On day two, the paper’s editor, Chandan Mitra, wrote a glowing front-page piece on Gopikrishnan, titled “The man who felled a king”:

“For a long time, I did not even know that J. Gopikrishnan was a stringer based in Thiruvananthapuram working for The Pioneer‘s now-aborted Kochi edition. So when he came to Delhi pleading for a job at the headquarters once the Kochi edition shut in 2007, I was rather sceptical.

“I told bureau chief Navin Upadhyay that although I had noticed a few bylined stories by him, Gopi had no exposure to Delhi and, therefore, was unlikely to have any worthwhile contacts here. Navin, however, persuaded me to try him out for three months. In fact, the letter of appointment specifically mentioned this along with a “stipend” that was truly laughable by Delhi standards.

“Gopi did not break any earth-shaking stories during the trial period. But his sincerity, diligence, dogged pursuit of stories and pleasing personality made up for that. He was given a proper appointment letter after three months although his salary remained rather low.

“My opinion began to change after friends in Left parties began to mention him to me in Parliament’s Central Hall, pointing to the depth of his knowledge of the telecom sector. Officially, he was on the Left beat so I still did not attach too much significance to that.”

On day three, today, a two-column  page one story in The Pioneer (in picture, above), authored by Gopikrishnan, proclaims: “CAG report vindicates Pioneer report”:

“The CAG findings confirm every aspect of the scam The Pioneer has reported over two years in its sustained effort to build public opinion and create political pressure on the government to act against Raja.”

On day three, again, The Times of India (which has in the past week claimed credit for outing Ashok Chavan in the Adarsh housing society scam, a story which Samar Halarnkar of Hindustan Times said he wrote in the Indian Express in 2003), has stepped in to claim the honours, with a front-page box titled “TOI on the DoT“:

“Since end-2007, The Times of India has carried many reports, first by Shalini Singh, later joined by Josy Joseph and Pradeep Thakur, detailing how the manner of award of telecom licences would—and now has—cost the nation a staggering sum in the form of lost revenue. Indeed, in our edition of May 31, 2010, we carried a very detailed report headlined, ‘Not auctioning 2G spectrum costs govt over 1 lakh crore’, which has now been borne out by the CAG in its report….”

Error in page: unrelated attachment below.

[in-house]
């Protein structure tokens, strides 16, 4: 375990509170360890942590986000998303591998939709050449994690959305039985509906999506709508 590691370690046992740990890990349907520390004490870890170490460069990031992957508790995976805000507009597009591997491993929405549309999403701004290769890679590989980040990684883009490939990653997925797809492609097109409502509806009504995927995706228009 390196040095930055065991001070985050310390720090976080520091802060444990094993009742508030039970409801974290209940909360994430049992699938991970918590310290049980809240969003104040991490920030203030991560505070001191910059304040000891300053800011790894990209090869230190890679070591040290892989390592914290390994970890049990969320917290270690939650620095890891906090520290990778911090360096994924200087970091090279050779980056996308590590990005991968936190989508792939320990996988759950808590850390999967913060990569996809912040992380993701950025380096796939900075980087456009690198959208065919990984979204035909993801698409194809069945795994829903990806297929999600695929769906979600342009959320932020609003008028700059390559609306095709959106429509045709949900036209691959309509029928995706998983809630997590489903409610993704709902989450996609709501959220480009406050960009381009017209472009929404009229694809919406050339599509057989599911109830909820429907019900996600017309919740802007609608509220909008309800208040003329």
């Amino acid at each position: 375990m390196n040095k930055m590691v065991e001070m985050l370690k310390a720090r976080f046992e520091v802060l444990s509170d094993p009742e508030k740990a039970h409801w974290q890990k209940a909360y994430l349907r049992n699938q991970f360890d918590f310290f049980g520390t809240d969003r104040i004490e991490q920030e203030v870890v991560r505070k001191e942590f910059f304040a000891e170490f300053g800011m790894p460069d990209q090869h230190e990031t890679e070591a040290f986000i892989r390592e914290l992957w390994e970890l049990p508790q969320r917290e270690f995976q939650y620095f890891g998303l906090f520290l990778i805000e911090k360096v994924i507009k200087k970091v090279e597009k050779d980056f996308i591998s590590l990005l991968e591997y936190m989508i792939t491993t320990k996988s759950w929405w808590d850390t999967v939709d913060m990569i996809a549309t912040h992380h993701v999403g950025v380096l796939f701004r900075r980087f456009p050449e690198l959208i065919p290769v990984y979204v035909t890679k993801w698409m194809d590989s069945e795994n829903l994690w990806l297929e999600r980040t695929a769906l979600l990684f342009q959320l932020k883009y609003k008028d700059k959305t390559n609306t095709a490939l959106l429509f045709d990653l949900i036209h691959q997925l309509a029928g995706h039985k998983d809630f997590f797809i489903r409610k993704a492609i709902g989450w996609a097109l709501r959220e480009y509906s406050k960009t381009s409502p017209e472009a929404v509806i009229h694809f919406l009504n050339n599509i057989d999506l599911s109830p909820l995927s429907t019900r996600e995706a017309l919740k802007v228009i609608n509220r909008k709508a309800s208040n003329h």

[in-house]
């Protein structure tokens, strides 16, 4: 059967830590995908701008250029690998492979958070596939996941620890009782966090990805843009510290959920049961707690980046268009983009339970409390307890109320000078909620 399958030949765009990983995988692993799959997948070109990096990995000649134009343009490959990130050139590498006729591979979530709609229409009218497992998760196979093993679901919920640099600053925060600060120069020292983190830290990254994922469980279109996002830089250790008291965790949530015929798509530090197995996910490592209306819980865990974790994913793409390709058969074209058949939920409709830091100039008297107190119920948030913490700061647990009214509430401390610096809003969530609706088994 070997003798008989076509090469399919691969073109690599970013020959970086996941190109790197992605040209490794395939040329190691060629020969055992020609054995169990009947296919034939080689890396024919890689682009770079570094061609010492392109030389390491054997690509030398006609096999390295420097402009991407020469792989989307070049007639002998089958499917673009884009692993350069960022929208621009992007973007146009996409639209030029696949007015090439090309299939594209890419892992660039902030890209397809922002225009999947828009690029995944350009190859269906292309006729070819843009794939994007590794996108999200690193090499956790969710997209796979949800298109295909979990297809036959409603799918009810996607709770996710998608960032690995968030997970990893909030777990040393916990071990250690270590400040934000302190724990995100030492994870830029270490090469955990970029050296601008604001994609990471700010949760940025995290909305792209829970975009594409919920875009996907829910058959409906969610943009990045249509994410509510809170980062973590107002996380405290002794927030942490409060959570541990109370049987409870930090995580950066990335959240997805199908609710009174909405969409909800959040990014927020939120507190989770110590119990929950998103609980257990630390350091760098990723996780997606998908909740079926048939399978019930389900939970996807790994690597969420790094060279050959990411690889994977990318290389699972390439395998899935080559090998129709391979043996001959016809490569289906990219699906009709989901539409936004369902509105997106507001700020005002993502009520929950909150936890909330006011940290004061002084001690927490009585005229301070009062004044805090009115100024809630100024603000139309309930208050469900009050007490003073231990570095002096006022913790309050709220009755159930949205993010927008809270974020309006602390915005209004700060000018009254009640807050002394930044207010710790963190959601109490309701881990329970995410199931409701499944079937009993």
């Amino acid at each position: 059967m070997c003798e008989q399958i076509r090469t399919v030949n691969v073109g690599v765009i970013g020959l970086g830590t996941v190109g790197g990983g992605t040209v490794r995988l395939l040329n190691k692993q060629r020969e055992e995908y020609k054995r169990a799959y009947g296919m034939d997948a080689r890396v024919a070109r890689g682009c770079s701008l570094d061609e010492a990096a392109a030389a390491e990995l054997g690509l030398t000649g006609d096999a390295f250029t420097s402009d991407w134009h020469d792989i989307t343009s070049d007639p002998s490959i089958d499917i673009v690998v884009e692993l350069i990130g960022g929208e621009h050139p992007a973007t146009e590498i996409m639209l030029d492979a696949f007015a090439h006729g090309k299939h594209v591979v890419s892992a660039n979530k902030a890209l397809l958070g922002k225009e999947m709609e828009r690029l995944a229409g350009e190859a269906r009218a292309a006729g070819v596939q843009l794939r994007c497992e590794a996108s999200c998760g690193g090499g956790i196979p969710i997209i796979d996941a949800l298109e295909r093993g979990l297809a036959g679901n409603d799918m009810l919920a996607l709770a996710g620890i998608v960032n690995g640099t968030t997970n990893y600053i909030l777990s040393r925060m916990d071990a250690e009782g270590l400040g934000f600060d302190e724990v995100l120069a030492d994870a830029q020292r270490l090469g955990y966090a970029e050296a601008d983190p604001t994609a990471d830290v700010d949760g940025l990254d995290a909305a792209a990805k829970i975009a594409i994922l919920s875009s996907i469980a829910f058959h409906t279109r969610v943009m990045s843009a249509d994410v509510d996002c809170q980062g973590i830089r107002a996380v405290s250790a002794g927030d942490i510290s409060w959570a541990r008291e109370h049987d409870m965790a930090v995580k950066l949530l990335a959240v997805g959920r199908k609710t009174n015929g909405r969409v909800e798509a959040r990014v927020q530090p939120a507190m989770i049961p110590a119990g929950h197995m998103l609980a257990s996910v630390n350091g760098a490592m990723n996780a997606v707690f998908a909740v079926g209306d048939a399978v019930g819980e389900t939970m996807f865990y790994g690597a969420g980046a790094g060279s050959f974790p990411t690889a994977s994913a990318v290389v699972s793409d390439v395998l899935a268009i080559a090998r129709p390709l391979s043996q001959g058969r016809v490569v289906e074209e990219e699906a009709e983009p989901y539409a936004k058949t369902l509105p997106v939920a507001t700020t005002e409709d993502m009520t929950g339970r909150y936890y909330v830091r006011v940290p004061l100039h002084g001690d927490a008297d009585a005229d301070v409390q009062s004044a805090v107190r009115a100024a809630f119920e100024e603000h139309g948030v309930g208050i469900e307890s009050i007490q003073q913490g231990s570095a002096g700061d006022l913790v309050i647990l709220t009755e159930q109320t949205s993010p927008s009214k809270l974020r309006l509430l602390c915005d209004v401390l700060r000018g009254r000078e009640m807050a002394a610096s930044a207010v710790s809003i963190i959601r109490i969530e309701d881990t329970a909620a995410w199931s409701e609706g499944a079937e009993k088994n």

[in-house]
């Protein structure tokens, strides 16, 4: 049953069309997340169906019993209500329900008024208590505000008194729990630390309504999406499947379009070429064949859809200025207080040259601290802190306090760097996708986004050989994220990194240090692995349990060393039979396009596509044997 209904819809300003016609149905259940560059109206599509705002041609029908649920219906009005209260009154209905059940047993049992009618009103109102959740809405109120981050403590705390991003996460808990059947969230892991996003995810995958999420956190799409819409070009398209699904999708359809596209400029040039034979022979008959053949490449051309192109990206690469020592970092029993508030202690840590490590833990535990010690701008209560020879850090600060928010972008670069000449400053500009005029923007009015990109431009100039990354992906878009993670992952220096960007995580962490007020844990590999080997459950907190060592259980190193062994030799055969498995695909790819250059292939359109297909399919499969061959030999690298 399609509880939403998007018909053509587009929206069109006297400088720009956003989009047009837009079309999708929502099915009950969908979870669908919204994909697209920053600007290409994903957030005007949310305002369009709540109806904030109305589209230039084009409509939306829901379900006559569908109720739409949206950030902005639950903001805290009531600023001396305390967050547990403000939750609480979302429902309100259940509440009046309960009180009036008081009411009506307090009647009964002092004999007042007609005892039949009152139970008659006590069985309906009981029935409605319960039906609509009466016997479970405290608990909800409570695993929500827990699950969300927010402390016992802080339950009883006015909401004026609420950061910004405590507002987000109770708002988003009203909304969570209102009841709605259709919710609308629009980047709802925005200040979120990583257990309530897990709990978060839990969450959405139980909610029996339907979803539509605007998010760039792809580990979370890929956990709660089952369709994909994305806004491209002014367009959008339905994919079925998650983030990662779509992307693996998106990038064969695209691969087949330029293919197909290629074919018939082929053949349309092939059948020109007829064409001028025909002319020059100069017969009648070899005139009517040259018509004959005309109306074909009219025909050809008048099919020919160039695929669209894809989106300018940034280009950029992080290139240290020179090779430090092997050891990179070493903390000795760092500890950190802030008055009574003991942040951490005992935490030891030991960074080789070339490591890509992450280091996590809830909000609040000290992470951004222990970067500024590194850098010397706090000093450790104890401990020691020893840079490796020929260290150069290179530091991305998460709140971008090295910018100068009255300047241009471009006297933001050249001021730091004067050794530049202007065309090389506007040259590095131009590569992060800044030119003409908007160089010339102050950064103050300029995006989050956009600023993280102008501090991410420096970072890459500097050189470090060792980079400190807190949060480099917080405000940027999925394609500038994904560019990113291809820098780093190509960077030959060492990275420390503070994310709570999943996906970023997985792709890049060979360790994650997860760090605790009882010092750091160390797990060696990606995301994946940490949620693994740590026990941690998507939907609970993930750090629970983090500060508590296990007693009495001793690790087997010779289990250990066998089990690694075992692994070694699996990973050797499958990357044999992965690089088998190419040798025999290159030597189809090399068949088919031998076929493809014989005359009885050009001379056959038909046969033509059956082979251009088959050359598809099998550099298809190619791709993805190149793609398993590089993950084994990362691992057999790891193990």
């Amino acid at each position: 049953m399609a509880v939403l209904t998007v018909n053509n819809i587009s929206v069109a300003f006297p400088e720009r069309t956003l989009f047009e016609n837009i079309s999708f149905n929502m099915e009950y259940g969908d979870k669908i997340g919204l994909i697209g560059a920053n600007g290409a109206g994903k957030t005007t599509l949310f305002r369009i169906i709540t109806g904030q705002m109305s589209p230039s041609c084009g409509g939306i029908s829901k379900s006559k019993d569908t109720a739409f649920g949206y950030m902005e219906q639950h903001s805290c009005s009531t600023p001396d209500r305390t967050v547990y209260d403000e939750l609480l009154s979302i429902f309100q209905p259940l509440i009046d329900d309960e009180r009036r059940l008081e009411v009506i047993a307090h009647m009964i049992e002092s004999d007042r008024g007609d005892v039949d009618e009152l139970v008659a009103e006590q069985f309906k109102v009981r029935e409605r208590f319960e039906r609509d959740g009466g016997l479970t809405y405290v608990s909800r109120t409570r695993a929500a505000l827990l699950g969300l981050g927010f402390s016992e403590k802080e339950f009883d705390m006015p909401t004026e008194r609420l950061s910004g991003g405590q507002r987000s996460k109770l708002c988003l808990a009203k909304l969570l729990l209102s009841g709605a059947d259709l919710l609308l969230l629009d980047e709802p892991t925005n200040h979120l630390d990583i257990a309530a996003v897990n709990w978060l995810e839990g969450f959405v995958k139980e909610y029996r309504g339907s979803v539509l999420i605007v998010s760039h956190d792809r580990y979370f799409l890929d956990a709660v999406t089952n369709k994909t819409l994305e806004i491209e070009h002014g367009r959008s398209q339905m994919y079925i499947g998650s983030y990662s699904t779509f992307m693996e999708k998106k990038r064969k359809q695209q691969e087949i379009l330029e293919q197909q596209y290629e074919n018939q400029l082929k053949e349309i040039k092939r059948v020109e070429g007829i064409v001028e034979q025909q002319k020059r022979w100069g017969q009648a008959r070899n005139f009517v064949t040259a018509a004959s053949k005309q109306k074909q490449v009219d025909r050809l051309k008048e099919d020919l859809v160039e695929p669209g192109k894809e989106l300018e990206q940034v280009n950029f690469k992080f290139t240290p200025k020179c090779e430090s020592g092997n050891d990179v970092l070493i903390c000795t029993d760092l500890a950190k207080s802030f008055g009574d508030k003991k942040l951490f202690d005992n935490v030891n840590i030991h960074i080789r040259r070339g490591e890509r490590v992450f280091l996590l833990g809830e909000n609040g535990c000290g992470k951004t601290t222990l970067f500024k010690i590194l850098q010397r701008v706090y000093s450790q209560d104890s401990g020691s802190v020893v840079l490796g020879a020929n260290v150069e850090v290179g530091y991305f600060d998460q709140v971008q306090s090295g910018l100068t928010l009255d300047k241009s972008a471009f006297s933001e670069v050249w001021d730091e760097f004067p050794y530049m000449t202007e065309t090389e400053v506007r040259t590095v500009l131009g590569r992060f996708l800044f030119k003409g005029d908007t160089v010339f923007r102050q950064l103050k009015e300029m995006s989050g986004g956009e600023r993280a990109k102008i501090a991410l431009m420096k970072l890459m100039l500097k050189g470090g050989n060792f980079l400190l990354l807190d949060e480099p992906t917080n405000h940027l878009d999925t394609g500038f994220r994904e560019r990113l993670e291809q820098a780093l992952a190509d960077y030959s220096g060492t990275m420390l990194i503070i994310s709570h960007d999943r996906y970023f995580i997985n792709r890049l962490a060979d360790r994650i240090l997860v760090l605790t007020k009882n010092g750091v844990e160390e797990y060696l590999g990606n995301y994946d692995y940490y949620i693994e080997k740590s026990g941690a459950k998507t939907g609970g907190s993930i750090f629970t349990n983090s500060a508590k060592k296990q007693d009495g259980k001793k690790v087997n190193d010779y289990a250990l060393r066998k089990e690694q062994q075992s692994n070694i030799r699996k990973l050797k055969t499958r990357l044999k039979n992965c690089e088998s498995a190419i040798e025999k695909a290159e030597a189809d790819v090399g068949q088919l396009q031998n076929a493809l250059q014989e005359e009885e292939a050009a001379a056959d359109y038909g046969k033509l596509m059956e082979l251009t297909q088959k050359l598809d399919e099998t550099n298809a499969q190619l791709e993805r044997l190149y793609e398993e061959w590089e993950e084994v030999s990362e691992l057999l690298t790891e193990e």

Meantime, there is a flurry among politicians, too, to claim credit.

Mail Today gives the gadfly of Indian politics, Janata party president Subramaniam Swamy, his due, for it was his petition to the prime minister in November 2008 for sanction to prosecute the corrupt ministe, that seems to have recoiled on the squeaky clean image of Manmohan Singh.

“Thankfully for Indian journalists, Subramanian Swamy, who is in hot pursuit of former telecom minister A. Raja in the 2G spectrum scam, doesn’t often break into Mandarin — a language he is fluent in…. Though married to Supreme Court advocate Roxna, Swamy has often chose to argue his cases without the help of lawyers. His two daughters — one of them a TV journalist — know that quite well!”

On rediff.com, the Rajya Sabha member  Rajeev Chandrasekhar, who has a stake in the Kannada Prabha newspaper and the Suvarna News channels in Karnataka, gets credit for raising the issue as far back as in 2007.

“In my letter to the prime minister on November 14, 2007, I reiterated that the spectrum allocation process must pass the twin tests of public interest and transparency and questioned why the licence award or spectrum award procedure did not following a tender process — a route adopted to disburse all previous licences including FM (radio) licences. The prime minister responded with a letter saying he would examine the issue.”

CNN-IBN, meantime, says it has been lauded for making public the CAG report on the 2G spectrum scam.

In this video, preceded poetically by a Tata Docomo commercial for its new 3G services, editor-in-chief Rajdeep Sardesai says:

“…parliamentarians cutting across party lines were fulsome (sic) in praise for the CNN-IBN expose”.

One newspaper that can proudly claim to have not broken the 2G spectrum allocation scam, though, is The Hindu. When it got a chance to buttonhole the condemned minister twice whle the rest of the media were chasing him in vain, R.K. Radhakrishnan opted to lob softball questions.

Not once, but twice.

For the record, The Hindu employees’ union is DMK-run, and A. Raja belongs to the party in question.

Who really named All India Radio as Akashvani?

16 November 2010

PALINI R. SWAMY writes: Mysore’s preminent position in the setting up and christening of All India Radio as “Akashvani” has gone uncontested for well over half a century. Now, in the 75th year of AIR, an unlikely challenger has emerged from 300 km away.

A 70-year-old woman has stood up in Udupi to assert that it was her late father, Hosbet Rama Rao, a former district education officer in Mangalore, was the man who first used—and thus gave the nation—the unquestionably evocative brand-name, “Akashvani“, for the radio.

In other words, the claim busts the belief widely held by Mysoreans that it was their townsman M.V. Gopalaswamy (in picture, above) who coined the word after setting up the nation’s first private radio station in his residence “Vittal Vihar” (in picture, below), about 200 yards from AIR’s current location.